How the D.E.A. Causes Overdoses

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“Let justice roll down like waters.”
Amos 5:24

Dear Friends and Colleagues, 

Pain resists words. We use stories, songs and poems to express great love but great pain finds its deepest expression in the screams and groans that aren’t words at all. 

“To have great pain is to have certainty; to hear that another person has pain is to have doubt,” writes philosopher Elaine Scarry. The difficulty of expressing pain in words, as well as the often hidden nature of physical, emotional and spiritual pain can make it difficult to address.

Many people, especially chronic pain patients, understand what it is like to have pain dominate their lives while feeling that those around them are constantly questioning if the pain is real, and if it needs to be treated. 

As I wrote in Addiction Nation, I had no problem managing the pain that came from putting a chainsaw into my leg, but acute necrotizing pancreatitis was different. It was the opioid based pain medication that gave me even a slight breath of relief. I wrote:

The only moment that I remembered I was still a person—that pain was an experience I was having and not my entire existence—was the moment every fifteen minutes when I pressed a small button. That button sent a pump whirring and boosted the slow trickle of that blessed, blessed, blessed analgesic.

While I did develop an opioid use disorder, I might not have survived the pain of that condition without the drugs I was given. While I was lucky that my pain resolved after nine months, there are many others that deal with chronic pain for years.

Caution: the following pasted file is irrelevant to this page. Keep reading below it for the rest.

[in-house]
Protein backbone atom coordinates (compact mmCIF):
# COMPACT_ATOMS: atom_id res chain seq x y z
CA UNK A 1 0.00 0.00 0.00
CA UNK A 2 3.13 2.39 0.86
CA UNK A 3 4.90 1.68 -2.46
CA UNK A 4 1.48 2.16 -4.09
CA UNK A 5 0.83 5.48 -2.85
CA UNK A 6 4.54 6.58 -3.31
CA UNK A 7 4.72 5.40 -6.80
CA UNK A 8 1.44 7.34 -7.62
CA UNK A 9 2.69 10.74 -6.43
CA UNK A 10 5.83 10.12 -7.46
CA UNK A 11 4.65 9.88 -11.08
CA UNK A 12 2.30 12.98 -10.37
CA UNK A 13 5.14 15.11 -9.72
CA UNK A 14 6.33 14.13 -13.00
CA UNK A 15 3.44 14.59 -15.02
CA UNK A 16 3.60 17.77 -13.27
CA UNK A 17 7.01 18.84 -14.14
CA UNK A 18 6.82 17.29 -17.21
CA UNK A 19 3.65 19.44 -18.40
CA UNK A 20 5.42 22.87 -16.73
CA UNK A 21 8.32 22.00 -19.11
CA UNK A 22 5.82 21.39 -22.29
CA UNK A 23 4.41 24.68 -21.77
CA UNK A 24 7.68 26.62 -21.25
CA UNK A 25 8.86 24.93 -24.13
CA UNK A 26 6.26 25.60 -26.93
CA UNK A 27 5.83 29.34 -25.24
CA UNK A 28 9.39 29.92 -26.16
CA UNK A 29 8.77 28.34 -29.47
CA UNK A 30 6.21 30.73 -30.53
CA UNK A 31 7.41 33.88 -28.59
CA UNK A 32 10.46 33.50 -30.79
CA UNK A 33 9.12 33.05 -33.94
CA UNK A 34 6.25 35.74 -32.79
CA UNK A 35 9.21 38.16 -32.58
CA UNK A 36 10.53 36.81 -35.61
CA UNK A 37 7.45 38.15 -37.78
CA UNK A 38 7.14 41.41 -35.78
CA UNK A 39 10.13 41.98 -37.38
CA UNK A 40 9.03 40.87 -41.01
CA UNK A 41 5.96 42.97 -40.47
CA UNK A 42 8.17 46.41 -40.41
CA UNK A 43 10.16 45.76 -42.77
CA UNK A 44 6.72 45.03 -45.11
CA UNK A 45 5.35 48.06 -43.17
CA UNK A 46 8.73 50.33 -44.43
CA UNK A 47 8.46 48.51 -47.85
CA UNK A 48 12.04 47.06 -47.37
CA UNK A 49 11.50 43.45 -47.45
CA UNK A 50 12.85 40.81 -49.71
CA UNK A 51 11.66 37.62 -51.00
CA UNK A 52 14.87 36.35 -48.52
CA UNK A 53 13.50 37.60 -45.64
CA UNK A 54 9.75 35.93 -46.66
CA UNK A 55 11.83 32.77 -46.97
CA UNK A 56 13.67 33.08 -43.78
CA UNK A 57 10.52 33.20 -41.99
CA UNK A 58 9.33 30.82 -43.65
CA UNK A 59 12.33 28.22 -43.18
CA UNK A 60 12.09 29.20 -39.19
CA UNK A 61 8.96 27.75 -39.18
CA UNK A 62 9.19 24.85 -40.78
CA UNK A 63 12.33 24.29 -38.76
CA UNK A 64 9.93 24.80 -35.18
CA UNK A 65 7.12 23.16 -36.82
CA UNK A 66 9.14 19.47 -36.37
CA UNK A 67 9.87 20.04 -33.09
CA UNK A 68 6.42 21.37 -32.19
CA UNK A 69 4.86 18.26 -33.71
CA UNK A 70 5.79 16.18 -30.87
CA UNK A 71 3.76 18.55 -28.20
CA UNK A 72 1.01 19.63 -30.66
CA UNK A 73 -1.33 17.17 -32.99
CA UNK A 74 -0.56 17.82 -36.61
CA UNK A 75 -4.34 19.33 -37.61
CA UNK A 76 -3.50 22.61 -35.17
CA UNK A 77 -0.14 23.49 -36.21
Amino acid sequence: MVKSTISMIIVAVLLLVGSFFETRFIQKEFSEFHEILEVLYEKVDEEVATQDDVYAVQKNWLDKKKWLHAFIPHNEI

Tragically, some of these chronic pain patients are dying by suicide after losing access to pain medicine that had been working for them. Dana Farber, one of the country’s leading cancer research institutes, is warning that even terminal patients are having difficulty accessing end-of-life pain management. 

In the last newsletter, we covered a new report from the Cato institute about the dangers of politicians and law enforcement taking over the practice of medicine. This week, we want to highlight some additional stories of how that goes wrong. 

The primary media narrative about the overdose crisis begins with the deceptive marketing of Purdue Pharma and overprescribing doctors. This led to a wave of addiction and then finally, overdoses. 

But the real story is much more complicated. Purdue Pharma was criminally deceitful and many doctors subsequently underestimated the likelihood of addiction, especially among young people. But, roughly 75% of those who develop an opioid use disorder didn’t start with a doctor’s prescription but diverted drugs typically obtained through a friend, family member or dealer.